Cancer survivors paddle for strength

Hundreds of pink carnations swayed slowly in time to the music as breast cancer survivors remembered those who did not.

Shirley Boven (right) and teammate Barb Weisbrot (centre) of Edmonton wave their carnations during the special ceremony on the final day of the Raymond James Dragon Boat Festival at Skaha Lake. About 2

Shirley Boven (right) and teammate Barb Weisbrot (centre) of Edmonton wave their carnations during the special ceremony on the final day of the Raymond James Dragon Boat Festival at Skaha Lake. About 2

Hundreds of pink carnations swayed slowly in time to the music as breast cancer survivors remembered those who did not.

The tears flowed freely from the eyes of many of the women sitting in the boats and those family and friends gathered on the shore during the carnation ceremony on the final day of the Raymond James Dragon Boat Festival. Playing in the background was Martina McBride’s song, I’ll Love You Through This which included the poignant lyrics of the first two lines of the chorus:

When you’re weak, I’ll be strong

When you let go, I’ll hold on

“What an impact and what a lot of tears. I think this (song) was something that very much hits home for a lot of people,” said Penticton Survivorship president and  breast cancer survivor Claire Waterman afterwards. “It really goes to  show you don’t go through this alone, that we have the support of our family and friends.”

As they do each year, at the end of the song and the remembrance service the carnations were tossed into the shallow waters off the shore of Skaha Lake.

At that point the tears were wiped away and the smiles returned as the women in pink hugged and made their way up the beach beneath the lengthening line of raised paddles.

“It is because of that ceremony that a lot of breast cancer teams come here every year,” said Waterman, who has twice been diagnosed with the horrible disease. “I think for everyone it is a reminder of why we do this and what this is really all about.”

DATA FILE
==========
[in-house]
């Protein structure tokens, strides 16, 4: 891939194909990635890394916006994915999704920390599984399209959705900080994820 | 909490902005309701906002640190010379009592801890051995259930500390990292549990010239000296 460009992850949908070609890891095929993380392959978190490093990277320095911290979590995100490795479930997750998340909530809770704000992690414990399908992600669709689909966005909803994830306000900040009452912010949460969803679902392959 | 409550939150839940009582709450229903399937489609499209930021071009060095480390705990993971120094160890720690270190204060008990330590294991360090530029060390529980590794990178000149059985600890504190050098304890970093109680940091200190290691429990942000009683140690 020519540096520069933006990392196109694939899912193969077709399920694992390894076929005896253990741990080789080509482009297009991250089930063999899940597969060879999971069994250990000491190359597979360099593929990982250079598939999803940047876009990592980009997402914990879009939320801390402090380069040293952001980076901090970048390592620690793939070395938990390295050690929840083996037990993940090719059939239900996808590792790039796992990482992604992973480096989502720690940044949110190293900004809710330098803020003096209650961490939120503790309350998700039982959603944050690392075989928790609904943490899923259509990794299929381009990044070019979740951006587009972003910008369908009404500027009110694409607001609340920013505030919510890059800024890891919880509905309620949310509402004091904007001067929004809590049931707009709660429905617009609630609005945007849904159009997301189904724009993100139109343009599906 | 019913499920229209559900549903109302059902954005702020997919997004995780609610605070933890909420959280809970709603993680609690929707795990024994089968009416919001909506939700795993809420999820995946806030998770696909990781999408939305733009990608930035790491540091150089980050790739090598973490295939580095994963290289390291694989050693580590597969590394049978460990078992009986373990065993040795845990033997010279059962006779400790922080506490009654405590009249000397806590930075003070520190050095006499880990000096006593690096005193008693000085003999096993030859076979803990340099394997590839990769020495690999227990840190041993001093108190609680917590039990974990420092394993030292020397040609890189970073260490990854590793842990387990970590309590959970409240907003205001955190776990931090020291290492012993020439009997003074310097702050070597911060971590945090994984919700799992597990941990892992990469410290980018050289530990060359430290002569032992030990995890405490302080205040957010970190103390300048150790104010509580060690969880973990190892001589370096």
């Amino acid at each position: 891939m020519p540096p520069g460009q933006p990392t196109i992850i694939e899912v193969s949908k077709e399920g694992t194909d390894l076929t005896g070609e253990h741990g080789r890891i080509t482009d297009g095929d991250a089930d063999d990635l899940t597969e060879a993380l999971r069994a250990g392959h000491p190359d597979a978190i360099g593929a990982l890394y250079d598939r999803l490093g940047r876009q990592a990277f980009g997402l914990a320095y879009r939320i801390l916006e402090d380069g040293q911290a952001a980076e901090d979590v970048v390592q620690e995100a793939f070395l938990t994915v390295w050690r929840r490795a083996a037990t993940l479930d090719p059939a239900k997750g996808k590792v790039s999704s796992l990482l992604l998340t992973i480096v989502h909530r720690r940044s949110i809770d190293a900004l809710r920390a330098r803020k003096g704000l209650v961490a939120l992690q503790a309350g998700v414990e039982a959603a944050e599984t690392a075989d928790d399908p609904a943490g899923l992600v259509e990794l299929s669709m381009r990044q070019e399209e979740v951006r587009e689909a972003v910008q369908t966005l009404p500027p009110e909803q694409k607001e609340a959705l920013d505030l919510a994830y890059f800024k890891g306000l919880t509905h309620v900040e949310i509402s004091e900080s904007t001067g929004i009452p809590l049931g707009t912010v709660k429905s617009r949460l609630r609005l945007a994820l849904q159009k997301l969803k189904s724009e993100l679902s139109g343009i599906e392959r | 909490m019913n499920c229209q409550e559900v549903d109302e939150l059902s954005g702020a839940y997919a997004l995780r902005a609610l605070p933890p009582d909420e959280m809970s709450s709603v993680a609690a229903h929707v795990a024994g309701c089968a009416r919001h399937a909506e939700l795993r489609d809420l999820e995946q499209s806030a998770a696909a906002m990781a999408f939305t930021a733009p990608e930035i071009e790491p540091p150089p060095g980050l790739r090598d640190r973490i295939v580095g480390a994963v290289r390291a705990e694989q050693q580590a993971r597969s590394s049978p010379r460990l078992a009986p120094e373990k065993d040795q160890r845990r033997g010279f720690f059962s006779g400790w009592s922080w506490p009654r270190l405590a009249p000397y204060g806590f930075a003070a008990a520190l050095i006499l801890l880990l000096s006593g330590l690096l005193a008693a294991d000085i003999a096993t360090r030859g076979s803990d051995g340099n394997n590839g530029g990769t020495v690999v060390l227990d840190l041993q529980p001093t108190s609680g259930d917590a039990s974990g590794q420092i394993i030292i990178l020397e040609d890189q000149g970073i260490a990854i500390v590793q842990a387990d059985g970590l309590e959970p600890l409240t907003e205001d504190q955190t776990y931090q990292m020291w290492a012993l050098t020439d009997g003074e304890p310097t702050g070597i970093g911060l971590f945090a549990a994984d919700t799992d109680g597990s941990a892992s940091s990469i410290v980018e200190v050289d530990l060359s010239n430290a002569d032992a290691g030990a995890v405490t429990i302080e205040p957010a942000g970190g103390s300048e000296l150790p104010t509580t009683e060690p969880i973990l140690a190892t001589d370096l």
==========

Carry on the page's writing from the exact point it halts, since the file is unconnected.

Her coach and event organizer Don Mulhall agreed, adding the raw emotion it invokes can be overwhelming.

“It’s just an incredibly moving ceremony,” he said as teams cheered on each other in the background. “I love that these women recognize those who have fought and won or lost the battle. It’s a highlight but I have to stay away from it because I’m the coach, I’m supposed to be the tough guy.”

He added the mirrored sunglasses do more than simply protect his eyes from the glare on the water.

Barb Weisbrot of Edmonton was another survivor who believes there is strength in numbers and loves the Penticton festival for that reason alone.

“We’ve all had breast cancer. We’re all survivors and it just shows that we can be strong and lead active lives and breast cancer does not get us down,” she said.

She added that’s why when they part with old and new friends at the end of the event the phrase, ‘see you next year, is a promise not a farewell.

“We want to show people that we’re coming back, we’re not down and out, we’re strong women,” said Weisbrot.

Fellow racer Angela Jackson of Calgary agreed: “I don’t know but it just seems like saying ‘goodbye’ is just too much of a finality. I guess in the back of your mind you know there will be some familiar faces missing but you can’t dwell on that.”

This year’s turn out of an estimated 2,700 paddlers from all parts of B.C. and Alberta was encouraging to Mulhall. Nearly 100 teams took part and is the 12th competition since the festival began. The organizer stressed the importance of the event for women but noted there are many mixed teams and he would like to see more men participating in the future. Plans are already in the works for the 2013 version of the festival and all indications are it will be one of the best ever with many happy returns.

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